Kitchen at Gunston Hall

Cobra King Sherman tank on display at the Army Museum

The next day we drove to Rochester stopping at Gettysburg for a half hour to check out the battlefield.  The terrain in upstate New York is quite beautiful as we drove through the Finger Lake region. 

Example of the bonsai exhibit

The Bonsai exhibition was a curated display. The trees on exhibit are selected from applications around the US. My brother had exhibited trees here for many years and he says he has only repeated his display once. He has an extensive bonsai collection.  

There was a photographer doing 3D scans of the exhibit. His results are now viewable on line here. I highly recommend you take a look as the 3D technology allows you to walk around the exhibit as if you were there. The photographer told me that similar tech is available on newer iPhones. I think a view of my layout like this would be very cool. We also managed a round of golf in New York at a course built on an old farm. The club house was a barn, literally. Despite the simple club house, the course was in a park like setting with excellent greens.

Next stop was the USAF Museum in Dayton, Ohio.  It is an impressive museum as it is huge. There are 4 hangars filled with aircraft, missiles, and other aviation technology. We couldn't think of a significant USAF aircraft that wasn't on display. (OK, maybe 2 the C-5 and the KC-135) This was my brother's first visit and my second. So I focused on watching the videos and reading the plaques on things that I missed the first time through. This diorama of a ICBM silo was of interest to me.

Next day we headed to Rocky Gap State Park in Maryland to play at the Jack Nicholas designed golf course. I had a good game with 3 birdies. It's a nice course in a beautiful setting. Afterwards, we back tracked to Cumberland to get lunch and do some rail fanning.  We watched the hostlers spin a new Wabtec engine on the turntable. A west-bound container train was leaving the yard, but we didn't chase it as we needed to head home.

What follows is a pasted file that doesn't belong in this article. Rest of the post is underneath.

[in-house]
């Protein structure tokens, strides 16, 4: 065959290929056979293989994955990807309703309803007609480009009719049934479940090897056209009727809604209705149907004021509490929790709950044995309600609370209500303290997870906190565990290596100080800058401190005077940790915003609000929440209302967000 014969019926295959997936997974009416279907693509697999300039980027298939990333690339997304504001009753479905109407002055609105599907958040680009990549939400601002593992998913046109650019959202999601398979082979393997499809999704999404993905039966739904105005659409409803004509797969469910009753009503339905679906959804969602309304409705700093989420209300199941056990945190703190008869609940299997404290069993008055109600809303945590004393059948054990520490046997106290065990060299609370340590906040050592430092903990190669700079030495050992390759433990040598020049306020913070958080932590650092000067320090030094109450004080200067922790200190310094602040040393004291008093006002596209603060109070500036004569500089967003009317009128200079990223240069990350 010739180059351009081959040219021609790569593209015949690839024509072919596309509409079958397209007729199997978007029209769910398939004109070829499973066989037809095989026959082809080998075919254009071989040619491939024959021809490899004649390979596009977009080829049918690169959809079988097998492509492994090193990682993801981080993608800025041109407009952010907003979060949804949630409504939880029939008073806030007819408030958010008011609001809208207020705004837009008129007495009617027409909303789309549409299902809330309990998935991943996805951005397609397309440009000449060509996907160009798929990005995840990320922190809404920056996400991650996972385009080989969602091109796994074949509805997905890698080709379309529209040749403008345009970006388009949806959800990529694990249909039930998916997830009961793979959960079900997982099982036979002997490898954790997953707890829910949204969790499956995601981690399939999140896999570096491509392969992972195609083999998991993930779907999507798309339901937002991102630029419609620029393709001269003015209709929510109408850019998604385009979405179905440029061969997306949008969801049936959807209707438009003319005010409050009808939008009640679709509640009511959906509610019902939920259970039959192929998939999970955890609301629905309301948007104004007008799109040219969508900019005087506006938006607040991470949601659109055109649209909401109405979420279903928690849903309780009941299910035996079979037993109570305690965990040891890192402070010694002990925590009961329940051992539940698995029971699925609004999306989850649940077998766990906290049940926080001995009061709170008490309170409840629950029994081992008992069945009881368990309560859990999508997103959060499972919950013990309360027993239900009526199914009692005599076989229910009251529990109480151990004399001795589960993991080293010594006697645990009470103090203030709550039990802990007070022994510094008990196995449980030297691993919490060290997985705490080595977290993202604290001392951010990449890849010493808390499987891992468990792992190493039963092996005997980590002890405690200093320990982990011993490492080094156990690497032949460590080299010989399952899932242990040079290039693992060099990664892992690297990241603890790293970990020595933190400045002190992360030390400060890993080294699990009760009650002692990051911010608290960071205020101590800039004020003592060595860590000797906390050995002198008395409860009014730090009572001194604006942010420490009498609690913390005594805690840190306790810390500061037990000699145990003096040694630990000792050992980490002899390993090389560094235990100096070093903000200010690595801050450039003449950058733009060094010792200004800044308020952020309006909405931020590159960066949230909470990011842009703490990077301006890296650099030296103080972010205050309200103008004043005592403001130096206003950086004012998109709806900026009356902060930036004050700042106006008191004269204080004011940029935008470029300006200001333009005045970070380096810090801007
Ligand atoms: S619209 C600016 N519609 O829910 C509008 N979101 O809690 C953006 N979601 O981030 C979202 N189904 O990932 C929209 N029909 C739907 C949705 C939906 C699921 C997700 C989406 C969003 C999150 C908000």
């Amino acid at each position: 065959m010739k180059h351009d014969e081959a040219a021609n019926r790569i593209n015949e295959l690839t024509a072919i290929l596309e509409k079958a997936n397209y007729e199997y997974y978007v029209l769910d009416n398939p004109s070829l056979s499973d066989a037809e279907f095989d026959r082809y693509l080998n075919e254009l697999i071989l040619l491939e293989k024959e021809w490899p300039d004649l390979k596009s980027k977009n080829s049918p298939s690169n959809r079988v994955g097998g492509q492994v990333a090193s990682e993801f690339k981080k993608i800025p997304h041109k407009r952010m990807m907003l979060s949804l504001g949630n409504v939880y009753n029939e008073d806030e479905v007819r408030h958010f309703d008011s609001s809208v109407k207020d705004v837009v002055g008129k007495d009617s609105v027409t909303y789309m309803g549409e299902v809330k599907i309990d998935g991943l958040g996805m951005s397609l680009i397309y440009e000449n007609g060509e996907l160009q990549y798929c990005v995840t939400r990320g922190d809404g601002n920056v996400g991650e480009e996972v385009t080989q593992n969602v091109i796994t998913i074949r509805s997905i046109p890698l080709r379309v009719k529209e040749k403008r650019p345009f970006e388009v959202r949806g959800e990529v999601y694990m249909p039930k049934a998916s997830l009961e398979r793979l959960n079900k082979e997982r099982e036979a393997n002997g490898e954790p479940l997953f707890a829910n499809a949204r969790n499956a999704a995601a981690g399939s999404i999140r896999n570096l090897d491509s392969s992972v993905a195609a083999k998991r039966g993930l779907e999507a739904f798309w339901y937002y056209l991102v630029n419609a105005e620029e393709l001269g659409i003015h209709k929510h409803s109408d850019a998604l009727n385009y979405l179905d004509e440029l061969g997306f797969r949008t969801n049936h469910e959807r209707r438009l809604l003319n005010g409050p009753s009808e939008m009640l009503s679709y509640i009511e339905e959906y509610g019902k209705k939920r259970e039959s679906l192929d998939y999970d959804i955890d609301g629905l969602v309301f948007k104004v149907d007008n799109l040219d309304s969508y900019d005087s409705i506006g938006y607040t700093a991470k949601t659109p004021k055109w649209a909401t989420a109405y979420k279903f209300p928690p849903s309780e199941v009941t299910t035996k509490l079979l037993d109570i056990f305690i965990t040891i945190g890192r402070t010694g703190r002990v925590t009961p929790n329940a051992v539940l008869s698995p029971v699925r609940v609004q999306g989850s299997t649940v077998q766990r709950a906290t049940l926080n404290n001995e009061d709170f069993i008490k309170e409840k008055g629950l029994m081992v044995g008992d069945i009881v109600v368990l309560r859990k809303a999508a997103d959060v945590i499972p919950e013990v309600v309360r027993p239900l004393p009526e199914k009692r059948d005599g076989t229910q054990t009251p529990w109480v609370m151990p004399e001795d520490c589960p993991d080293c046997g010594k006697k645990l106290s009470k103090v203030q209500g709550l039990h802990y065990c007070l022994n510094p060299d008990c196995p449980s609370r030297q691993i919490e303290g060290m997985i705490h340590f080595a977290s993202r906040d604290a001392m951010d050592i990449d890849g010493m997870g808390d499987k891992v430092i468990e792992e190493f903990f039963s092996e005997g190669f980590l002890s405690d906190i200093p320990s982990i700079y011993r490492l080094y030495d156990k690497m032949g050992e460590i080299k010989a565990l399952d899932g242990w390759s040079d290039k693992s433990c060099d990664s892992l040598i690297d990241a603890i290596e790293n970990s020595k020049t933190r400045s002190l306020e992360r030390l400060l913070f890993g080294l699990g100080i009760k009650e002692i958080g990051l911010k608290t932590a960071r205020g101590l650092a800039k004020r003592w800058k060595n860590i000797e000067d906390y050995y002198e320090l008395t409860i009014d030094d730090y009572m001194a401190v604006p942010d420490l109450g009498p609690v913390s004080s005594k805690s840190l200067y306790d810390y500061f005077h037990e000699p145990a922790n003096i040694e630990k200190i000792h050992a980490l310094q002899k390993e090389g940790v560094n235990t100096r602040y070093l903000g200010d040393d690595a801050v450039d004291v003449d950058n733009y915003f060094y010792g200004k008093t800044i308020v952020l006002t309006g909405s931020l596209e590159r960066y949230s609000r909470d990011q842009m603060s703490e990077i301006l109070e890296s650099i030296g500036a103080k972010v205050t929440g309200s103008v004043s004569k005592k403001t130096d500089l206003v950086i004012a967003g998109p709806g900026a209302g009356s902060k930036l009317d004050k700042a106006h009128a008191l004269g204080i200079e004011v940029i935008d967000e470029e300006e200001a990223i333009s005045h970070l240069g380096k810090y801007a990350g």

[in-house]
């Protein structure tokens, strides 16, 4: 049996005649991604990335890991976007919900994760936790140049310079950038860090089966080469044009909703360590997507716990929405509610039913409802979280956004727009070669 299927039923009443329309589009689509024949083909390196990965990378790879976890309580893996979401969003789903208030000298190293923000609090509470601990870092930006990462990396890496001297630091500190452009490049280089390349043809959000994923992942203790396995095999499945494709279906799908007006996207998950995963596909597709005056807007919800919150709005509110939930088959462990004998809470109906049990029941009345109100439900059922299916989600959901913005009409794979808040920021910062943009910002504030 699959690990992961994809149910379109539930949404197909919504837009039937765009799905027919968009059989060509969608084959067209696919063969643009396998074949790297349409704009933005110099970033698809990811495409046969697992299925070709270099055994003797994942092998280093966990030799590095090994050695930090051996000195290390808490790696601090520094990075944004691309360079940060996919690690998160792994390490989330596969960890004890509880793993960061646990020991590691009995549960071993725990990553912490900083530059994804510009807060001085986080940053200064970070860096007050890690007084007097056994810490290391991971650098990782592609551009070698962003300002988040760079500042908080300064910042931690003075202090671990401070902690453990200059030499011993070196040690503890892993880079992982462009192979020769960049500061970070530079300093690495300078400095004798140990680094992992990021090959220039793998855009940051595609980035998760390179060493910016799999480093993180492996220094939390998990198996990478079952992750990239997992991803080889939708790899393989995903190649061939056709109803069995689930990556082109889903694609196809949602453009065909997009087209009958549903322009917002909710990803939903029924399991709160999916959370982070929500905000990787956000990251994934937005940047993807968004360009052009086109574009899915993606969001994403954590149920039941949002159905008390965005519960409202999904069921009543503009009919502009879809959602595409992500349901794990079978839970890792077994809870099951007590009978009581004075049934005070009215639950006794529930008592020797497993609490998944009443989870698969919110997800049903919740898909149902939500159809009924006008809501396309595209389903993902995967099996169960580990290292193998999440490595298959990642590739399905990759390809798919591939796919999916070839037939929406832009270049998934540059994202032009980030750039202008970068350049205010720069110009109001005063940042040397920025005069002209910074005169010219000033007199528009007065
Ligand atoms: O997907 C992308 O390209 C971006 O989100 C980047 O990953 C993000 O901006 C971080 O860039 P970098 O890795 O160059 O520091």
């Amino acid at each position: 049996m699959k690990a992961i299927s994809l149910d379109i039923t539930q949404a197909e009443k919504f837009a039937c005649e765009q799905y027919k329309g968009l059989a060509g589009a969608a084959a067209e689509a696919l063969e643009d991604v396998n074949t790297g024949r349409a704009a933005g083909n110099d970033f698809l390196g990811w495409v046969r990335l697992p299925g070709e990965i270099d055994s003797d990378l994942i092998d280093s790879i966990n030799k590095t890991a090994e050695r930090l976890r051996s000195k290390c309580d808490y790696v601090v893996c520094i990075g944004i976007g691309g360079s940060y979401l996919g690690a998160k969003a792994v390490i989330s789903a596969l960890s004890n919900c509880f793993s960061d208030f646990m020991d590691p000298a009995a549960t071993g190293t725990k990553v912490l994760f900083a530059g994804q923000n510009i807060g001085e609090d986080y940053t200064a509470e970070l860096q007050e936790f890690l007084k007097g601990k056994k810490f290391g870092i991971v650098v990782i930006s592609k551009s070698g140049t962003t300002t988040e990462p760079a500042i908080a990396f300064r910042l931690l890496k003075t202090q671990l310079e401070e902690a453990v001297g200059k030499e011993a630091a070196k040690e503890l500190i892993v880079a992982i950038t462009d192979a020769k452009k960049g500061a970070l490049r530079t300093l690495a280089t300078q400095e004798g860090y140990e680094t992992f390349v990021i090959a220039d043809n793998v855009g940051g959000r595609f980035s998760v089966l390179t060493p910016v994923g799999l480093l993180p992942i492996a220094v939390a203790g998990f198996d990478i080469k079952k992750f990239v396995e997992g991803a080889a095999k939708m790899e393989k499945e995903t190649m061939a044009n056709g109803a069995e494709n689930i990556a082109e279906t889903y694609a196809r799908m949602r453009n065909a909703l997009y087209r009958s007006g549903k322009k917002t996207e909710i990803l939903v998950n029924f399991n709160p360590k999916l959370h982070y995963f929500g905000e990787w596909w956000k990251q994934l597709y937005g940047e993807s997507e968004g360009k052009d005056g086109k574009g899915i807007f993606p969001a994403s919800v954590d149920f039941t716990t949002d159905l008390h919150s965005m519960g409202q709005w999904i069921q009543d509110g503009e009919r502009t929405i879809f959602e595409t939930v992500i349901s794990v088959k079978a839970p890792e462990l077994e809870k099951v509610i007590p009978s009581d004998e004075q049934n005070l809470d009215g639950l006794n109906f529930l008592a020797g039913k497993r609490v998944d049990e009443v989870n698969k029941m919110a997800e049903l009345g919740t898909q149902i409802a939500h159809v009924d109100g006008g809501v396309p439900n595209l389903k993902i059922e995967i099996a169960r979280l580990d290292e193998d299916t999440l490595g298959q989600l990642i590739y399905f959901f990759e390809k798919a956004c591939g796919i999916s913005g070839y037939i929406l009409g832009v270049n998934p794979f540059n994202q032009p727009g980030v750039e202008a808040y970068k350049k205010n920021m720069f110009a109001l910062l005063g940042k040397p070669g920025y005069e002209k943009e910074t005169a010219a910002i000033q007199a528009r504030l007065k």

We did make stops at the Sideling Hill cut and at Fort Frederick, MD. This was an early fort used to protect settlers during the expansion west.  The fort was once in private hands. Now a state park it is in a beautiful setting near the Potomac River.

Back home I continued work on the model of the slave pen for the Alexandria Museum of Freedom. I am almost done with it.  I hope to wrap that up in a week or so and get working on my backlog of layout and other projects.

We also survived another flash flood that left parts of Alexandria with more flood damage. The storm drains are now an issue for the next election.

On Sunday, I  presented a zoom clinic about my layout to the Louisville Division of the NMRA. It is interesting that Fred Soward, the president of that division, is married to Barbara Walthers, who is a second cousin with my wife.  Barbara is also one of the few women that participates in model railroading as a hobby.  We actually first meet at a NMRA convention.

September 1, 2021

Dodged Ida's bullet

 This is getting more like the weather channel than a model railroad site, but I suspect many of you are wondering how we fared in the wake of Hurricane Ida 2021.  Turns out we very were lucky as the main rain bands passed about 2 miles north of us.  This high resolution map showing total accumulated rain in the past 24 hours shows how the heavy rain just missed us in Alexandria. We received less than 2 inches total rain spaced out over several hours. 

I am pleased to report no flooding in our basement. My sympathies to those that have flooded. We know how devastating it can be. 

Last week I presented a clinic via Zoom to the Potomac Division of the NMRA with an update on the Aquia Line. Readers of the blog know all about this, but they will post the video on line at some point in case you want to hear my same old bad jokes.

I am scheduled to do another Zoom clinic for the NMRA Louisville Division on 18 September.